When certain shapes meet, their attractive patterns can unite nature, art and mathematics.
A tiling which uses one or more similar shapes is called tessellation.
Prof Ian Stewart University of Warwick UK – "Tessellation is about regular patterns that divide the plane – that means that effectively they split the plane up into lots of little tiles and those tiles fit together perfectly – they don't overlap and they don't leave any gaps."
Tessellated designs are found in the world around us, from the work of bees to a wall of tiles.
The Dutch artist Escher often used tessellated patterns inspired by ancient artworks.
To harness their beauty he utilised the mathematics that underpins their formation.
The simplest type of tessellation is regular tessellation, in which only one shape is used throughout the design.
There are two criteria to create regular tessellation.
Firstly the shapes used must be regular polygons.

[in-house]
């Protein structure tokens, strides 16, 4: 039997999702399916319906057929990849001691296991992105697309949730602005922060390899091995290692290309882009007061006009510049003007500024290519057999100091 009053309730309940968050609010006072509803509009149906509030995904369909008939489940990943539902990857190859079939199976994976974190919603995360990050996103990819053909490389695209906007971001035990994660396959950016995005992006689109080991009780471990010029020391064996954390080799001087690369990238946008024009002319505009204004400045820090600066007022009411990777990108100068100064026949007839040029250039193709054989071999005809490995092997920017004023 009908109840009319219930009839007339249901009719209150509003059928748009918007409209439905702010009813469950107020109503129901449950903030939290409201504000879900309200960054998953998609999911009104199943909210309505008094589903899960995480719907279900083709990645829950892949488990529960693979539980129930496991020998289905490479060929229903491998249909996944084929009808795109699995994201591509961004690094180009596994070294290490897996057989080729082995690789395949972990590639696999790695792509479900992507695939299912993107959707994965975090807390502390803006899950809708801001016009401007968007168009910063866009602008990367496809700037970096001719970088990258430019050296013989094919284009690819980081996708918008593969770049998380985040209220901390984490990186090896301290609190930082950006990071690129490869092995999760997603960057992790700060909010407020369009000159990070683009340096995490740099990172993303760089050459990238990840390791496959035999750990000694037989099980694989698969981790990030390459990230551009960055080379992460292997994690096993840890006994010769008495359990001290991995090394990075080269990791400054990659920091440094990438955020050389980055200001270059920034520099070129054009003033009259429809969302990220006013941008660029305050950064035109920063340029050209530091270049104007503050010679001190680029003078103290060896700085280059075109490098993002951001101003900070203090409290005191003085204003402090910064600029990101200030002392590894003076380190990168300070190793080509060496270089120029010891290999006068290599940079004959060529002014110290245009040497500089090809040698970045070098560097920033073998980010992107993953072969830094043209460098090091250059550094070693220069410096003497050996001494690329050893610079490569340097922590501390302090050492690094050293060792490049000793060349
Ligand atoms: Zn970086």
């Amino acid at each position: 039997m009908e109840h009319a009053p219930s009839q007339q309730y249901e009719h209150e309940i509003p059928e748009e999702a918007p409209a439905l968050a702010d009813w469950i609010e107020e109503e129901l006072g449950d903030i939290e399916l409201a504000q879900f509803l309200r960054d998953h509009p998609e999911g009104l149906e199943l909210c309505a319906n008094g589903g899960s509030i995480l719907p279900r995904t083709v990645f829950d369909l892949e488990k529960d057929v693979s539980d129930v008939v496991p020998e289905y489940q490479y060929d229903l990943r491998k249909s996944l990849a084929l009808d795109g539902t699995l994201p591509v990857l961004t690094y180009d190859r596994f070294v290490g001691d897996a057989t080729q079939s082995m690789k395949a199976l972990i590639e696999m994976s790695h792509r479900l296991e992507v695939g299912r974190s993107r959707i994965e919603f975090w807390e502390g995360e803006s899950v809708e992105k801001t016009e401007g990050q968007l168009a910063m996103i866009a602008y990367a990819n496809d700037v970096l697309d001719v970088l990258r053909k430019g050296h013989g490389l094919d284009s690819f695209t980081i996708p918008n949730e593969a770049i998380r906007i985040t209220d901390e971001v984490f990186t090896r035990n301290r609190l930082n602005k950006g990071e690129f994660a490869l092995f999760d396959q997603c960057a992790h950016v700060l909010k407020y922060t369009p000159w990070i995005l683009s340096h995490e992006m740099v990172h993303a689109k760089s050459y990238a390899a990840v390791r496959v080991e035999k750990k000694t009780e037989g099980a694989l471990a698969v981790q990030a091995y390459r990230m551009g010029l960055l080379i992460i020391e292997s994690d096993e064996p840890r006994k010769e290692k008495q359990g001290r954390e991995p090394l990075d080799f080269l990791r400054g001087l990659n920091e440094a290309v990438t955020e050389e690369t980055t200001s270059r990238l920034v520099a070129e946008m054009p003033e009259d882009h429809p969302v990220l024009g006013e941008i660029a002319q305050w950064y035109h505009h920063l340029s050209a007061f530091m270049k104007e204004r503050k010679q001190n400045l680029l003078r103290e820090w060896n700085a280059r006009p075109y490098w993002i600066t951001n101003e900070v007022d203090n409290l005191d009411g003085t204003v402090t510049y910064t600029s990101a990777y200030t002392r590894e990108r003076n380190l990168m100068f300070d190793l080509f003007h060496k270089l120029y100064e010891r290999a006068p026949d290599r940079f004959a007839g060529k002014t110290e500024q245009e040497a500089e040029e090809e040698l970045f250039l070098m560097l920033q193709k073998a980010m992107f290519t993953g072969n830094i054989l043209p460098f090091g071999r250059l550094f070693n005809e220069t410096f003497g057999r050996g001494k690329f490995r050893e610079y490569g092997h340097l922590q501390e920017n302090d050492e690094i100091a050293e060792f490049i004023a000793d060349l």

A shape with straight sides
All of equal length
All angles must be equal
Secondly the sum of the angles at which the tiles meet must add up to 360°.
Each angle can be determined by dividing 360° by the number of shapes meeting.
Only three shapes can create regular tessellation.
Equilateral triangles, squares and regular hexagons.
These three shapes display the particular properties with the result that they fit each other exactly.
Irregular tessellation is possible using many more irregular shapes but in regular patterns.
This kind of regularity appealed to Escher, who channelled mathematical concepts into his art.
Using more complicated tessellated designs to create intricate recurring motifs.
"It may seem that the premise of tiling a plane or a surface with regular repeating units is a very simple idea, but it's absolutely fundamental to mathematics, and the reason is that it's about symmetry. What Escher does with this rather simple, stark, abstract mathematics is to add a human dimension, and a fantastical dimension."